Politics of Representative Bureaucracy

Politics of Representative Bureaucracy

Power, Legitimacy and Performance

Edited by B. Guy Peters, Patrick von Maravić and Eckhard Schröter

What is the relationship between the composition of the public sector workforce and the nature of the society it serves? Taking a comparative and analytical perspective, the authoritative and accessible chapters illustrate the salience of representative politics in diverse societies. The book explores the wide variety of practice based on different political systems, administrative structures, and cultural settings, and discusses topical issues of public bureaucracies worldwide.

Chapter 1: Delivering public services in multi-ethnic societies: the challenge of representativeness

B. Guy Peters, Eckhard Schröter and Patrick von Maravić

Subjects: politics and public policy, international politics, public policy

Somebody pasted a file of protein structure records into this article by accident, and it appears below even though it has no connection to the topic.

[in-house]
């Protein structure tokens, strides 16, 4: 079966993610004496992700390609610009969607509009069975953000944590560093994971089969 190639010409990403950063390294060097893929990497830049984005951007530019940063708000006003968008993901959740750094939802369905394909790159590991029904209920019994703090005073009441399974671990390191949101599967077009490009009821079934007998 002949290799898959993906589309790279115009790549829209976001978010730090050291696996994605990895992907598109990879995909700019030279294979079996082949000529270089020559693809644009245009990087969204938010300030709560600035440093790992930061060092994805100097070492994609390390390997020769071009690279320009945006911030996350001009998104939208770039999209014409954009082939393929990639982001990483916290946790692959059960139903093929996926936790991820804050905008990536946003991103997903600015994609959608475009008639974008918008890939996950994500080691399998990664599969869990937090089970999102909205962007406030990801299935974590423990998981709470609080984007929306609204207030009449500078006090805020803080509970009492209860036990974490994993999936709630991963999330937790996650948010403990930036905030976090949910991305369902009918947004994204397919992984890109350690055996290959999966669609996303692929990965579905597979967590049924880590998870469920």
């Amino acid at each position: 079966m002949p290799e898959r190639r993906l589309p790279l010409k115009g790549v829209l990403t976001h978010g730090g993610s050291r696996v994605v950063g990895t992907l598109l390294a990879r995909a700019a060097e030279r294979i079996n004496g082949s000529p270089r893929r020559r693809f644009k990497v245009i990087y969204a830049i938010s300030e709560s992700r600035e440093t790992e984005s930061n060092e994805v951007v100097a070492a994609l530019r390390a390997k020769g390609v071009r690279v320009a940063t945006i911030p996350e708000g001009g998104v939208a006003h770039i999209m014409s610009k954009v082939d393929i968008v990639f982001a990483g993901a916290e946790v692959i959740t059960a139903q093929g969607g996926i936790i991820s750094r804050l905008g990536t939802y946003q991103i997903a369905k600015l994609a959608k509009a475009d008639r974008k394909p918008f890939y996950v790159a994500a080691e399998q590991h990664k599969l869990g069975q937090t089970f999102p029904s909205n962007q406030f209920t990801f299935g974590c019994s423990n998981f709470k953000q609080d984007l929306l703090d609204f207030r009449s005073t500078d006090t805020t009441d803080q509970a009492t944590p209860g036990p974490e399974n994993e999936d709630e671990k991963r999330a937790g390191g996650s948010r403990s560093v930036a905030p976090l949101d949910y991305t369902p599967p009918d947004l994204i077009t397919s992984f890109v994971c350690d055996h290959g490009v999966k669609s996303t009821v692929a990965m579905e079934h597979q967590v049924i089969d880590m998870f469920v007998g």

The politics of representative bureaucracy highlight the procedural, political, and conflictual nature of representation in public organizations. In very general terms “representative bureaucracy” can be described as the “body of thought and research examining the potential for government agencies to act as representative political institutions if their personnel are drawn from all sectors of society” (Dolan and Rosenbloom, 2003, xi; see the chapter by Bas van Gool on the intellectual history of representative bureaucracy). Understanding the politics of representation prompts us to take a closer look at the conditions under which public organizations act as representative institutions and when they do not. Questions of representation, whether seen under the label of diversity management or representative bureaucracy, are per se political. Representation as seen through political lenses means viewing it in the light of manifest or latent social conflicts (Lipset and Rokkan, 1967: 5). Political considerations determine who is represented and who is not, who is included and who is excluded, and to what extent individuals or groups acquire and exercise power, status, or authority in order to act or stand for an idea or group in the public service. These issues are important in any society but are especially relevant in societies that are deeply divided along religious, ethnic or class lines. The clearly discernible trend towards greater cultural variety in what used to be more rigidly defined “nation states” emphasizes the need to understand the politics of representative bureaucracy (von Maravi_ et al., 2013; Joppke, 1998).